Let me reiterate that this happened in peacetime, not during the war, when armies and extremists were allowed to do whatever they wanted, without anything to stop or hinder them....

As far as the events in Nis and Belgrade are concerned, it is really deplorable and nothing can justify them. However, let me remind you that Bishop Amfilohije was on the spot [in Nis], in front of the Bajrakli Mosque, and together with a group of faithful stood in the way of the group of hooligans who wanted to set the mosque alight. Afterwards, a delegation from the Serbian Orthodox Church went to Belgrade Mufti Mr. Jusufspahic.

The process of rebuilding [the mosques] started immediately, while in Kosovo, five months after the March violence, none of the damaged churches has been restored.

I also disagree with Mr. Morina's claim that the Serbian Orthodox Church was Milosevic's right hand. That is false. It is well known that in 1989, when Milosevic held his famous Gazimestan speech [at Kosovo Polje], he did not visit the Gracanica monastery where the main [Orthodox] celebration took place. There were, in effect, two [separate] celebrations.

The Patriarch and the Synod, together with the [faithful], were in Gracanica, where the relics of Tsar Lazar had been brought. It was not a political celebration but a purely religious one.

Milosevic's speech was not organized in cooperation with the church. But the entire diplomatic corps attended, including the representatives of European countries. The absence of the Synod and patriarch, who were in Gracanica at the time, clearly demonstrates the attitude of the Serbian Orthodox Church towards it....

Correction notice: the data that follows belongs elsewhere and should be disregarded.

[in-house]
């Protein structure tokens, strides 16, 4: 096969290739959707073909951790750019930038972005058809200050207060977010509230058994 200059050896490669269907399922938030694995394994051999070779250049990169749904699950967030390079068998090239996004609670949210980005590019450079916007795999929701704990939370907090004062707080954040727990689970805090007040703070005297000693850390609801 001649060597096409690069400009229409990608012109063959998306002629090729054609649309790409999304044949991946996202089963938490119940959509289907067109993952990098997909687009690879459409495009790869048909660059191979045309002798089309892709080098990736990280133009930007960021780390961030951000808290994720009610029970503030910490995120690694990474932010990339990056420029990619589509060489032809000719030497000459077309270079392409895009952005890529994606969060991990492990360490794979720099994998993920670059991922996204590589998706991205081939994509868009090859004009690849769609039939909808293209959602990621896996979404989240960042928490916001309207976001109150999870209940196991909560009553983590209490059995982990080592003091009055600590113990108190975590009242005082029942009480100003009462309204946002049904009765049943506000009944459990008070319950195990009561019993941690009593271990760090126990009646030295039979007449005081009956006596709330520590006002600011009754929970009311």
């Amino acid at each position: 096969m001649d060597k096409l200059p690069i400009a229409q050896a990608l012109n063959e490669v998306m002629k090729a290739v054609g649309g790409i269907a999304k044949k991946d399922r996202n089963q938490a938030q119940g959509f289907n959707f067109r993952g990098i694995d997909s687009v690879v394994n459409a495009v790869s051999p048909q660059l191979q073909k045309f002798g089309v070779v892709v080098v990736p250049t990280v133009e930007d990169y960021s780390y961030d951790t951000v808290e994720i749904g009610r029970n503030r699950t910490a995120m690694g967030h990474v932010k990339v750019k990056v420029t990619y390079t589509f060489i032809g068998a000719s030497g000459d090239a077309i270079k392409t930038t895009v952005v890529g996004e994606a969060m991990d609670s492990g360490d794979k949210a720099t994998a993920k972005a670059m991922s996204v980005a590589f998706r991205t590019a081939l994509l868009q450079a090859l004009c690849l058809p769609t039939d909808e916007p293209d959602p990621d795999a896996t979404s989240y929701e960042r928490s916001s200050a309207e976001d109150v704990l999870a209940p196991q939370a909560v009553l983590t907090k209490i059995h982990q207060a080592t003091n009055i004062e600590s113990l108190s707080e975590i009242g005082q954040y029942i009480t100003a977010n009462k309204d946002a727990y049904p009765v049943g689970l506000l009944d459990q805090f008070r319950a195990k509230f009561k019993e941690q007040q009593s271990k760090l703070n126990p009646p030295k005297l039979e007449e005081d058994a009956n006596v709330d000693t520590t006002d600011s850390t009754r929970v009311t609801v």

Patriarch Pavle and his followers often held street protests against Milosevic....

Morina: As far as destruction in war and peace is concerned, [many] mosques were destroyed during the war by the Serbian army and Serbian police. Therefore, institutions whose job was to defend the people and their shrines -- including Islamic ones -- actually shelled, torched, and destroyed the mosques.

I cannot agree that there were no voices among Albanians against the March violence. I have several headlines in front of me and will read them aloud. "Koha Ditore" had two articles, one entitled "This March Kosovo lacked good leaders" and the second one reading "The week that set Kosovo back." The publication of the Islamic Community published a text entitled "Where is Kosovo headed?" with photographs of a torched church in Kosovo and the torched mosque in Nis.

The government of Kosovo assigned some 10 million euros from its modest budget to finance the reconstruction of the churches, while the government of Serbia gave nothing for the reconstruction of the 220 mosques.

Serbian intellectuals have never found it necessary to apologize for what happened in Kosovo [under Milosevic]. The Synod of the Serbian Orthodox Church never condemned the crimes committed in Kosovo and Bosnia-Herzegovina. According to a report I have here, in Belgrade more than 400 Muslims were forced to change their given and family names. Some of them were given the name of Draza Mihajlovic, a man who fought fiercely against the Muslims [during World War II].

Janjic: Mr. Morina, it is not true that Serbian intellectuals and the Serbian public did nothing. First, the Serbian people managed to change their leaders, and the entire Milosevic leadership has been either dismissed or sent to The Hague. However, five years after the war in Kosovo and Metohija, none of the perpetrators of crimes against the Serbs has been jailed. It is true though that some were indicted, but for killing Albanians [who allegedly collaborated with the Serbian forces], not Serbs.